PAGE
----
34. The nonfinancial corporations sector contains three subsectors (1) public nonfinancial corporations, (2) national private nonfinancial corporations, and (3) foreign controlled nonfinancial corporations. For monetary and financial statistics, this manual divides the nonfinancial corporations sector into only two subsectors—public nonfinancial corporations and other nonfinancial corporations. Thus, unlike the 1993 SNA, this manual does not divide nonfinancial corporations into separate subsectors based on the residency of the units that own and control them.

35. The 1993 SNA makes extensive use of separate data categories for the household and nonprofit institutions serving households (NPISH) sectors but, in some instances, combines these sectors into a single sector referred to as other resident sectors. Other resident sectors is the most basic level of sectorization for the monetary statistics presented in Chapter 7 and for the detailed flow of funds presented in Chapter 8. Separate data can be presented for the household and the NPISH sectors if needed in the national context.


36. The assets and liabilities of the financial corporations sector are classified in the following broad categories:

  • Monetary gold and SDRs.

  • Currency and deposits.

  • Securities other than shares.

  • Loans.

  • Shares and other equity.

  • Insurance technical reserves.

  • Financial derivatives.

  • Other accounts receivable/payable.

  • Nonfinancial assets.

The secondary level of classification disaggregates currency and deposits into separate categories for currency, transferable deposits, and other deposits; it also disaggregates insurance technical reserves and other accounts payable.4 (Chapter 4 describes these classifications.)

37. Shares and other equity on the liability side of the balance sheets of financial corporations are disaggregated into the following categories (1) funds contributed by owners; (2) retained earnings; (3) general and special reserves; (4) SDR allocations (applicable to the central bank); and (5) valuation adjustments. Data for these categories are necessary for a detailed analysis of the shares and other equity of financial corporations in the context of the monetary statistics. These separate categories within shares and other equity do not appear in the 1993 SNA or in the financial statistics in Chapter 8 of this manual.


38. This manual uses market price as the primary concept of valuation of transactions, other financial flows, and stocks (i.e., balance sheet amounts). It recognizes that market price quotations are not available for financial assets not traded in secondary markets or traded on an infrequent basis. Therefore, it is necessary to estimate market-equivalent values for such financial assets. This manual refers to estimates of market-equivalent values as fair values. (Chapter 5 describes the valuation principles, which, with the exception noted below, are the same as those in the 1993 SNA.)

39. For the financial statistics (described in Chapter 8), this manual recommends that shares and other equity on both sides of the balance sheet be valued at market prices, in concordance with the valuation principles in the 1993 SNA. For the monetary statistics (described in Chapter 7), it is recommended that, while shares and other equity on the asset side of the balance sheet be valued at market prices, some components of shares and other equity on the liability side be valued at historical, or book, values. These valuation procedures are not applicable in the 1993 SNA, because that system does not disaggregate shares and other equity. This manual also recommends that supplementary data on the market values of such shares and other equity be collected as memorandum items in the sectoral balance sheets.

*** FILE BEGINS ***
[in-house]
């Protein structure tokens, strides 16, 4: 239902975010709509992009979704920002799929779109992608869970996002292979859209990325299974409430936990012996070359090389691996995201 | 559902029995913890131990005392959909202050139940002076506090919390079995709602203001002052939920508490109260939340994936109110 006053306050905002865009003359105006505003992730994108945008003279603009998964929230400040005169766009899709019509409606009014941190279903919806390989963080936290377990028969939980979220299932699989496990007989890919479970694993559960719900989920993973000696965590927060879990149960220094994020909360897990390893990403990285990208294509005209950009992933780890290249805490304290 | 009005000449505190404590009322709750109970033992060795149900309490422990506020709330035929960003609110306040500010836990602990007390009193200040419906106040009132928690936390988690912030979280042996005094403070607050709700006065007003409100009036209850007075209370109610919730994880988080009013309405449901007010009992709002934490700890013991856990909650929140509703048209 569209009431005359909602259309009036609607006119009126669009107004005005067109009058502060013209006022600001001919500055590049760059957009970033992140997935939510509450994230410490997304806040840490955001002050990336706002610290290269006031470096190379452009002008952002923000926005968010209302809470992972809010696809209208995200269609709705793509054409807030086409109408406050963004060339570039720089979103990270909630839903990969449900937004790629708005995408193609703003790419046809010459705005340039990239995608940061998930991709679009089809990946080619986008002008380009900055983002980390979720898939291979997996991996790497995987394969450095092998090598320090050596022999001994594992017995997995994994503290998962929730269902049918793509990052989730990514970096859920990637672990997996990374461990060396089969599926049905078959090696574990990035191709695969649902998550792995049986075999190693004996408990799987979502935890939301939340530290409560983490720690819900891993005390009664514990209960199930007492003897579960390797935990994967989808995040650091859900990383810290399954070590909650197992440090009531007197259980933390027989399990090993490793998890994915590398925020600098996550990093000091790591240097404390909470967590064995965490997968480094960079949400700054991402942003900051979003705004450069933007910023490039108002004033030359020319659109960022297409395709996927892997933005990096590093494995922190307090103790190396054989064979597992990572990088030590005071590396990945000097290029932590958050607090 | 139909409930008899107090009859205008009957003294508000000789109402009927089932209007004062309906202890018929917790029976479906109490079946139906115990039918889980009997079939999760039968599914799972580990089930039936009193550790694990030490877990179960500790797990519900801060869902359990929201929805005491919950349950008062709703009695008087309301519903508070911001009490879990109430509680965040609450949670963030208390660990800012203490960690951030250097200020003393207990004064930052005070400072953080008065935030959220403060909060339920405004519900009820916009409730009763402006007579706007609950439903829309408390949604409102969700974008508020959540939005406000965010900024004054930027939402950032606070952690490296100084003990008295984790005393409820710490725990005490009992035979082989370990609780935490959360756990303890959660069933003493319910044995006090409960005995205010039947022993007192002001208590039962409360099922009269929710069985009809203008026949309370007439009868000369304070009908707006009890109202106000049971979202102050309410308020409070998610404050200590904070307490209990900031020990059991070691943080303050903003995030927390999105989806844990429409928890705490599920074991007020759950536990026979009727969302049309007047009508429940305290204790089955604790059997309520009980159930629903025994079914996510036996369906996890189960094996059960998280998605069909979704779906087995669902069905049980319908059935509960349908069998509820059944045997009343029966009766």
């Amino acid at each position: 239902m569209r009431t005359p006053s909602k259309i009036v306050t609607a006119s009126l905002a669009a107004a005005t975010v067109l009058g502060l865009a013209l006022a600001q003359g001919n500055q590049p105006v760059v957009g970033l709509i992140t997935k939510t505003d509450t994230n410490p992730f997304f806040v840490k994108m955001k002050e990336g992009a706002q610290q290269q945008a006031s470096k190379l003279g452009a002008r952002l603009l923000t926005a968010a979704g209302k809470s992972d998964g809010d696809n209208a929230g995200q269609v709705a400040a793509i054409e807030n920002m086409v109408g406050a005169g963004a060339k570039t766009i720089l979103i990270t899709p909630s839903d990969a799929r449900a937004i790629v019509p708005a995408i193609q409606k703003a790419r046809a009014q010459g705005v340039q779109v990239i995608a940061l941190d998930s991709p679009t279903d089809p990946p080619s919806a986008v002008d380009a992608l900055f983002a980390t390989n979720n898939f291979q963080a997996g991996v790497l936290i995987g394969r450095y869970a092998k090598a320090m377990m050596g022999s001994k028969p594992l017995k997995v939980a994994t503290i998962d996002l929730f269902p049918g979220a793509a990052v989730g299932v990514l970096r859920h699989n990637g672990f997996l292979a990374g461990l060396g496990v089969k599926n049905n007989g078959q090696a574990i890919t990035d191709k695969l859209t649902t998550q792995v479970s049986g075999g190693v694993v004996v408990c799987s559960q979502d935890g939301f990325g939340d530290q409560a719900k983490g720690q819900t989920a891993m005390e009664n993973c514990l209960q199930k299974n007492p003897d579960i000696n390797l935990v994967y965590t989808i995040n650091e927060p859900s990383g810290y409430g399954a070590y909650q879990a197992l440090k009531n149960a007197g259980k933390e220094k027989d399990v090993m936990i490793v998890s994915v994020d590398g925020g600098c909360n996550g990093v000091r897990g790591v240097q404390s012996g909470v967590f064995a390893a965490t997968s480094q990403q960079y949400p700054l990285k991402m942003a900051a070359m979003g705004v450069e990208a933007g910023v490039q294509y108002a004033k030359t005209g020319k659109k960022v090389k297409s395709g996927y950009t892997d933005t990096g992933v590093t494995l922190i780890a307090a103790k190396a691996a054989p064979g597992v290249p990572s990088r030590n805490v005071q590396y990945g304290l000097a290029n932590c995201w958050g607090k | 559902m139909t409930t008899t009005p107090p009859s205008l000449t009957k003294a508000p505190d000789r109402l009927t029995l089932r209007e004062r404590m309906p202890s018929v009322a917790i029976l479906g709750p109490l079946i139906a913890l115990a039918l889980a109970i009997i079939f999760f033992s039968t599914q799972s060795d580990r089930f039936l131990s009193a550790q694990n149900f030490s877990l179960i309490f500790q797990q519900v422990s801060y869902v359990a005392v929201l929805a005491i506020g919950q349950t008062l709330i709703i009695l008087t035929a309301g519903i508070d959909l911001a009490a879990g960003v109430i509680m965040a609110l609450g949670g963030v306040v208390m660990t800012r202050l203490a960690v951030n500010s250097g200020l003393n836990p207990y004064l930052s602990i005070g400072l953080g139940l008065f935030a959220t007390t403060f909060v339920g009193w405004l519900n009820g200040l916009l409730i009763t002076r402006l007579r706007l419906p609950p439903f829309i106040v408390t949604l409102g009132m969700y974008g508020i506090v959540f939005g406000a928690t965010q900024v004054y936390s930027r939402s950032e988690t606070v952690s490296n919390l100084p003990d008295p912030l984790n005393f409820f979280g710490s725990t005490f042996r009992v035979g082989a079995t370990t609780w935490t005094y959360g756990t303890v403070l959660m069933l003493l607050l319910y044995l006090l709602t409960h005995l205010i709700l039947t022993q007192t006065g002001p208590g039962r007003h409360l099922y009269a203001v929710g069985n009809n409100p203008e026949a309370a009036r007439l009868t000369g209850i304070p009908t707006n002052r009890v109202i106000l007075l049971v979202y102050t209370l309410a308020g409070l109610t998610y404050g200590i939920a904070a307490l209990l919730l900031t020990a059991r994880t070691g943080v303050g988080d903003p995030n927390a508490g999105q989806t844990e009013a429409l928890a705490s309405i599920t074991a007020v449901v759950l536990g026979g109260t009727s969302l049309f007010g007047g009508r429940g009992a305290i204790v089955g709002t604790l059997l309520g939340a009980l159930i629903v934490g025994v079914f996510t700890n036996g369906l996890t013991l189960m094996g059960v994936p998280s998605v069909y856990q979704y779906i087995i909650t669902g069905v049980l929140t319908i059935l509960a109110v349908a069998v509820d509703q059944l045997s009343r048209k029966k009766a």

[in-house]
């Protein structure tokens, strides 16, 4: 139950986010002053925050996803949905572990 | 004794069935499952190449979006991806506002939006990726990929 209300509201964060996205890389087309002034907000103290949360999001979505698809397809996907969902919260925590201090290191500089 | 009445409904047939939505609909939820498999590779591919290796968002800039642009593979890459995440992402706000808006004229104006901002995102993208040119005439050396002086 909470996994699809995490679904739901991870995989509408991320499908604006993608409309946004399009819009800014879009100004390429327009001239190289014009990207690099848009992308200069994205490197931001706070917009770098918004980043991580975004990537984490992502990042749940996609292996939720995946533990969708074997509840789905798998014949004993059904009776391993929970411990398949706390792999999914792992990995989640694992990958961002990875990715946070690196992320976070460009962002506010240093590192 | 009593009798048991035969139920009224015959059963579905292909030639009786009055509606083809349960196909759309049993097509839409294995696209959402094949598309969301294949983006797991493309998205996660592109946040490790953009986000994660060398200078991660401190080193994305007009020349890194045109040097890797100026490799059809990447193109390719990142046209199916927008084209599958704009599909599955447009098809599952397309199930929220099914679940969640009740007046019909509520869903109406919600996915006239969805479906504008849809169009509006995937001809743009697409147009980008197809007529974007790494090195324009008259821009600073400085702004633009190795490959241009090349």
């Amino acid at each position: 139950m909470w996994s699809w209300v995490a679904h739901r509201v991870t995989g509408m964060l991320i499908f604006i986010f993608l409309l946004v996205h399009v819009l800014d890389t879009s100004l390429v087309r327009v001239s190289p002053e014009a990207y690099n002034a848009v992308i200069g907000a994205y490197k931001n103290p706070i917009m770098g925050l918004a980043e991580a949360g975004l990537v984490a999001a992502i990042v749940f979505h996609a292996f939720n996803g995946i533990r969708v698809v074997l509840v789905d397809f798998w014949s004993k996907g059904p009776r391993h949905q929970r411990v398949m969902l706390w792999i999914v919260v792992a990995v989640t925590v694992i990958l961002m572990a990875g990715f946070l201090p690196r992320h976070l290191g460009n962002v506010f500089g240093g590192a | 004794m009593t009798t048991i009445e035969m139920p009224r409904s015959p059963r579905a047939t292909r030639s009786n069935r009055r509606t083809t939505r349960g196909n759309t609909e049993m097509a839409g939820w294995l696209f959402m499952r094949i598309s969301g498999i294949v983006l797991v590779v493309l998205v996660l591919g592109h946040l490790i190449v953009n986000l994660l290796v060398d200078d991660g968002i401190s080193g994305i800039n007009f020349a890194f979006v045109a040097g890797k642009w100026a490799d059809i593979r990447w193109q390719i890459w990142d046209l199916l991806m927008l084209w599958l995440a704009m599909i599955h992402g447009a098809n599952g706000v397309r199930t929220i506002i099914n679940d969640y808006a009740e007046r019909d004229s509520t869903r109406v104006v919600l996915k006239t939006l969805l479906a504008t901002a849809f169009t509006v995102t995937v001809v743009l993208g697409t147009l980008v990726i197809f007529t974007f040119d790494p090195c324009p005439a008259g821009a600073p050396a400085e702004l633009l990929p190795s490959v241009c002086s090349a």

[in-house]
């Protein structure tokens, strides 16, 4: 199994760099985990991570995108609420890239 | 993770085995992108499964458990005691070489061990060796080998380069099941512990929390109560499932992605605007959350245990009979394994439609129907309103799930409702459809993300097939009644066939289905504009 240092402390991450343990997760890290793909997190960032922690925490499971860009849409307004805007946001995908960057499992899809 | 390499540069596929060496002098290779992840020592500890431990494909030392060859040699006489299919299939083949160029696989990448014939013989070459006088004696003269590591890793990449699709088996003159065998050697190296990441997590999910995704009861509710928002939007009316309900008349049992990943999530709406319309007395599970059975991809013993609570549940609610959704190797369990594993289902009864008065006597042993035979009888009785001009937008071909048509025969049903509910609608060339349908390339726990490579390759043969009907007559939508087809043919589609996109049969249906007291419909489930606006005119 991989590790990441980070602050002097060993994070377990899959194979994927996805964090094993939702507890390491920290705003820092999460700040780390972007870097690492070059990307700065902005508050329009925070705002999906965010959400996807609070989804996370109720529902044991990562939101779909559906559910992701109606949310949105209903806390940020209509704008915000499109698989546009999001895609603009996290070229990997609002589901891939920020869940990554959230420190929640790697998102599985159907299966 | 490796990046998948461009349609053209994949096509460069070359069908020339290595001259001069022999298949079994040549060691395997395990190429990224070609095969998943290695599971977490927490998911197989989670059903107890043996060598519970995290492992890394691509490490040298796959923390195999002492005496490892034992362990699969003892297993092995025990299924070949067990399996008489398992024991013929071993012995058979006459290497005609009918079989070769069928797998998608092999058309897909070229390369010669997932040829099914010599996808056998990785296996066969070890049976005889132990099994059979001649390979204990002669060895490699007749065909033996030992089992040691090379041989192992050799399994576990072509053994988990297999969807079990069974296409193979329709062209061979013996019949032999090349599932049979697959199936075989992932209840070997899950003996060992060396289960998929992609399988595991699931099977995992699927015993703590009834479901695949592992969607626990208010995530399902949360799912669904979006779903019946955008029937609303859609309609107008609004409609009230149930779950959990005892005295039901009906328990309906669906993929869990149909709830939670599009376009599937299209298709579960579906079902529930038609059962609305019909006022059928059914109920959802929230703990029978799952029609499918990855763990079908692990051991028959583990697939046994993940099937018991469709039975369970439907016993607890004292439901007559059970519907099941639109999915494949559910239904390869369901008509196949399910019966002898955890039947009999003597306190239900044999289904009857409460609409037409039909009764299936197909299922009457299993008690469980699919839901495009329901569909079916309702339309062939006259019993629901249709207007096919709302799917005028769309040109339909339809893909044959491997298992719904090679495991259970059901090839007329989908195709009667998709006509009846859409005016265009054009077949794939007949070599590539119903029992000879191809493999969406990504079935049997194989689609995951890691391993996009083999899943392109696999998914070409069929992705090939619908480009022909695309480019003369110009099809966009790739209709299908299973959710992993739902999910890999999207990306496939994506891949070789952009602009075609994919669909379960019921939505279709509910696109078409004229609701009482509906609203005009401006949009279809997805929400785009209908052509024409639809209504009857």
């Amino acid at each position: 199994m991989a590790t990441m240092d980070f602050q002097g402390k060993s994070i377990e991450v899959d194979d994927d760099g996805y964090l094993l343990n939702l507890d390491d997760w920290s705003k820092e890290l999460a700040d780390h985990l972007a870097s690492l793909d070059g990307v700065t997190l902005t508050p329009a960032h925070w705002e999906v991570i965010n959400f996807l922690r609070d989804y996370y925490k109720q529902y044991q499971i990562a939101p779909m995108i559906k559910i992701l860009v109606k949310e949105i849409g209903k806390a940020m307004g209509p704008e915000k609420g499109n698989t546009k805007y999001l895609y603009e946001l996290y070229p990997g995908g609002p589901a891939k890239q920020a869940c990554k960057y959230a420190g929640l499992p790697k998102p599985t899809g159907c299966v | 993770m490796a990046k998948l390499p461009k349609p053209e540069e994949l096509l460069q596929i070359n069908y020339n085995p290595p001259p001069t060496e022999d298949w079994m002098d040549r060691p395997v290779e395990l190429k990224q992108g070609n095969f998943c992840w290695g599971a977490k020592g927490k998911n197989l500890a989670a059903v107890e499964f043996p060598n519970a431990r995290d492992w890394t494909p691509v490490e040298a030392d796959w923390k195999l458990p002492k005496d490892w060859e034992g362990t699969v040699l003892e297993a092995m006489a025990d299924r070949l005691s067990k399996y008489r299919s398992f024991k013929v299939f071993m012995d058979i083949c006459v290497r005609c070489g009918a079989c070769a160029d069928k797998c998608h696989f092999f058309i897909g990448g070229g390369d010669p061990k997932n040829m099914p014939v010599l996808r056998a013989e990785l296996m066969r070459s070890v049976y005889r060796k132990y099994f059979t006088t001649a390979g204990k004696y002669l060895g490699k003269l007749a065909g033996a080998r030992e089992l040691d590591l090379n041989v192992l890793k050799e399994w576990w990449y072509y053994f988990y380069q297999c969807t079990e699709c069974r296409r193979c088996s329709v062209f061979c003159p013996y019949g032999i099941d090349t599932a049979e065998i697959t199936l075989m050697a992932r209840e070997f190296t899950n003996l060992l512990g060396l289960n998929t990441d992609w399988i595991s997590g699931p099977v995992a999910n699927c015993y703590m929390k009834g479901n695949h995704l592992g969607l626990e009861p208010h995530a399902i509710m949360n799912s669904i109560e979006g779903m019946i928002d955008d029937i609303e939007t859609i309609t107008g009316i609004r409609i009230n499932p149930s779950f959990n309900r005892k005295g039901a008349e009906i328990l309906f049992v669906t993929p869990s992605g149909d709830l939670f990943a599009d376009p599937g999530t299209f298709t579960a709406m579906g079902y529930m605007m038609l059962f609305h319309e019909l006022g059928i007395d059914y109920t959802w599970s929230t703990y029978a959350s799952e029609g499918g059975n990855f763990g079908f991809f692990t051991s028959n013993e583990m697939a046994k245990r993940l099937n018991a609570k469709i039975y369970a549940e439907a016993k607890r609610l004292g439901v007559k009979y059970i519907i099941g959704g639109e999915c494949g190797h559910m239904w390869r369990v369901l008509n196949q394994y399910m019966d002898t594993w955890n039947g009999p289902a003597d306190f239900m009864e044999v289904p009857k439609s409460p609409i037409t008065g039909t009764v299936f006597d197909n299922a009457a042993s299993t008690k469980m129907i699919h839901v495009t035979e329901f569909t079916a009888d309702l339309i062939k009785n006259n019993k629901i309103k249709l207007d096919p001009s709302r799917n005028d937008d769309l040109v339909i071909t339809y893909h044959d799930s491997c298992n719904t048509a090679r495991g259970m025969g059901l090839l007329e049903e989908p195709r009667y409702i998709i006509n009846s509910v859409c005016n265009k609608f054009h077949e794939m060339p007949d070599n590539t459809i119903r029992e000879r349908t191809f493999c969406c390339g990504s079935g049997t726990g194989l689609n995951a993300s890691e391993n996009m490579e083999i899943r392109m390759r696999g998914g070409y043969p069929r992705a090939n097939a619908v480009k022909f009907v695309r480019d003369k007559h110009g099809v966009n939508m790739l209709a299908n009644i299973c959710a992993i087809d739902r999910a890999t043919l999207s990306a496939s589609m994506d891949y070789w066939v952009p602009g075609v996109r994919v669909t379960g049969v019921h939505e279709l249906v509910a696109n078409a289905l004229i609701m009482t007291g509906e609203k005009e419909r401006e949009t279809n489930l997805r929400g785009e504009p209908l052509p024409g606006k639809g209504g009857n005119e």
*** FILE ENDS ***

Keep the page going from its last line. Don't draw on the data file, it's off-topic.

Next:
40. The valuation of loans is an exception to the valuation principle based on market price or fair value. In particular, loan values should be based on creditors’ outstanding claims without adjustment for expected loan losses.

41. The standard unit of account for the monetary and financial statistics is the national currency unit. Foreign-currency-denominated assets and liabilities must be converted to national currency units in the presentation of the monetary and financial statistics. In concordance with the principles of valuation and time of recording in this manual and the 1993 SNA, the appropriate exchange rate to be used for conversion from a transaction currency into the national currency is the market exchange rate prevailing on the transaction date. For conversion of stocks of foreign-currency-denominated assets and liabilities, the market exchange rate prevailing on the balance sheet date should be used. The midpoint between the buying and selling rates should be used in converting both flow and stock data.

Time of Recording

42. This manual (like the 1993 SNA) recommends recording transactions on an accrual, rather than cash, basis. Thus, the recording should coincide with the change in ownership of the asset rather than with the time of payment. (Chapter 5 describes these principles.)

Aggregation, Consolidation, and Netting

43. Aggregation refers to the summing of stock and flow data across all institutional units within a sector or subsector, or of all assets or liabilities within a particular category. This manual recommends reporting and organizing of the underlying data for the monetary and financial statistics on an aggregated basis.

44. Consolidation refers to the elimination of stocks and flows that occur between institutional units that are grouped together. For analytical purposes, the reported data are consolidated to obtain the surveys of the financial corporations sector and its subsectors, as presented in Chapter 7. (Chapter 5 describes aggregation and consolidation of the data.)

45. Individual units or sectors may have the same kind of transaction both as a use and as a resource (e.g., they both pay and receive interest) and the same kind of financial instrument as an asset and as a liability. Combinations in which all elementary items are shown at their full values are called gross recordings. Combinations whereby the values of some elementary items are offset against items on the other side of the account or that have the opposite sign are called net recordings. It is the general principle in this manual and in the 1993 SNA that data should be recorded and compiled on a gross basis. However, in some circumstances, the presentation of data on a net basis is appropriate or the netting of data is necessitated by the unavailability of data on a gross basis. (Chapter 5 describes netting of data.)